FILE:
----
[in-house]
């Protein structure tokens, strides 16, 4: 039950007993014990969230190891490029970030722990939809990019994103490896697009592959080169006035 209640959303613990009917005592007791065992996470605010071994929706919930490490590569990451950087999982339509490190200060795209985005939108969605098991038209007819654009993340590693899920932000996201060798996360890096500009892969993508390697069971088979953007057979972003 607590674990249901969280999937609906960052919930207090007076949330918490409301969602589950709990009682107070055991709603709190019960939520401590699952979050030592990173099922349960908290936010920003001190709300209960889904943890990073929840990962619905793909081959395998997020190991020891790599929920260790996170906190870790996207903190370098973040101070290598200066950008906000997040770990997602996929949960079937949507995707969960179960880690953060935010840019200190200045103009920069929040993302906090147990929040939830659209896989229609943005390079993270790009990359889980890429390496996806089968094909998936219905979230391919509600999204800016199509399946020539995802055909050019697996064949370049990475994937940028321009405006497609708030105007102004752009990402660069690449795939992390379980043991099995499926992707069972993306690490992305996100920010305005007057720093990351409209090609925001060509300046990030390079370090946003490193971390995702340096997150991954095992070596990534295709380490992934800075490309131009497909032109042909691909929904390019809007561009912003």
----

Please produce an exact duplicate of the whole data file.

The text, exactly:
[in-house]
């Protein structure tokens, strides 16, 4: 039950007993014990969230190891490029970030722990939809990019994103490896697009592959080169006035 209640959303613990009917005592007791065992996470605010071994929706919930490490590569990451950087999982339509490190200060795209985005939108969605098991038209007819654009993340590693899920932000996201060798996360890096500009892969993508390697069971088979953007057979972003 607590674990249901969280999937609906960052919930207090007076949330918490409301969602589950709990009682107070055991709603709190019960939520401590699952979050030592990173099922349960908290936010920003001190709300209960889904943890990073929840990962619905793909081959395998997020190991020891790599929920260790996170906190870790996207903190370098973040101070290598200066950008906000997040770990997602996929949960079937949507995707969960179960880690953060935010840019200190200045103009920069929040993302906090147990929040939830659209896989229609943005390079993270790009990359889980890429390496996806089968094909998936219905979230391919509600999204800016199509399946020539995802055909050019697996064949370049990475994937940028321009405006497609708030105007102004752009990402660069690449795939992390379980043991099995499926992707069972993306690490992305996100920010305005007057720093990351409209090609925001060509300046990030390079370090946003490193971390995702340096997150991954095992070596990534295709380490992934800075490309131009497909032109042909691909929904390019809007561009912003």